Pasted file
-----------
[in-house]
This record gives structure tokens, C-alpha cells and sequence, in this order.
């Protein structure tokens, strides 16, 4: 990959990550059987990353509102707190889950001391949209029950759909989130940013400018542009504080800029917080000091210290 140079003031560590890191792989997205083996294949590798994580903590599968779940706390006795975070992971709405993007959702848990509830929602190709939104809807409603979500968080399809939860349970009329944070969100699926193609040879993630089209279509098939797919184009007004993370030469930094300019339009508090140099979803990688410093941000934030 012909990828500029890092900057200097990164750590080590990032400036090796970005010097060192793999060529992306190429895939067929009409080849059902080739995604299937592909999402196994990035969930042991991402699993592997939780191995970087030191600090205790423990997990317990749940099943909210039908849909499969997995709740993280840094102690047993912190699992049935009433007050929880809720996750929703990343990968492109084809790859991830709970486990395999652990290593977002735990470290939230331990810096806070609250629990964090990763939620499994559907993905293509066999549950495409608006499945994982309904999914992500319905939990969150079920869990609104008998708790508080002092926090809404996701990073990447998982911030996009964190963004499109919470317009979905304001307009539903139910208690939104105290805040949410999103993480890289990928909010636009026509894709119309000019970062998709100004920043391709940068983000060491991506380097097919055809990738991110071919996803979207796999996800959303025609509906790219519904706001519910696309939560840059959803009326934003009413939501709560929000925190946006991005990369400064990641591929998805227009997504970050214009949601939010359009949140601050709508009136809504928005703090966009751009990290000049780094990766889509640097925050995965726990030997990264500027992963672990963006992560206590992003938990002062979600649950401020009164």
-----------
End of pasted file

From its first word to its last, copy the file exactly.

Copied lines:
[in-house]
This record gives structure tokens, C-alpha cells and sequence, in this order.
């Protein structure tokens, strides 16, 4: 990959990550059987990353509102707190889950001391949209029950759909989130940013400018542009504080800029917080000091210290 140079003031560590890191792989997205083996294949590798994580903590599968779940706390006795975070992971709405993007959702848990509830929602190709939104809807409603979500968080399809939860349970009329944070969100699926193609040879993630089209279509098939797919184009007004993370030469930094300019339009508090140099979803990688410093941000934030 012909990828500029890092900057200097990164750590080590990032400036090796970005010097060192793999060529992306190429895939067929009409080849059902080739995604299937592909999402196994990035969930042991991402699993592997939780191995970087030191600090205790423990997990317990749940099943909210039908849909499969997995709740993280840094102690047993912190699992049935009433007050929880809720996750929703990343990968492109084809790859991830709970486990395999652990290593977002735990470290939230331990810096806070609250629990964090990763939620499994559907993905293509066999549950495409608006499945994982309904999914992500319905939990969150079920869990609104008998708790508080002092926090809404996701990073990447998982911030996009964190963004499109919470317009979905304001307009539903139910208690939104105290805040949410999103993480890289990928909010636009026509894709119309000019970062998709100004920043391709940068983000060491991506380097097919055809990738991110071919996803979207796999996800959303025609509906790219519904706001519910696309939560840059959803009326934003009413939501709560929000925190946006991005990369400064990641591929998805227009997504970050214009949601939010359009949140601050709508009136809504928005703090966009751009990290000049780094990766889509640097925050995965726990030997990264500027992963672990963006992560206590992003938990002062979600649950401020009164």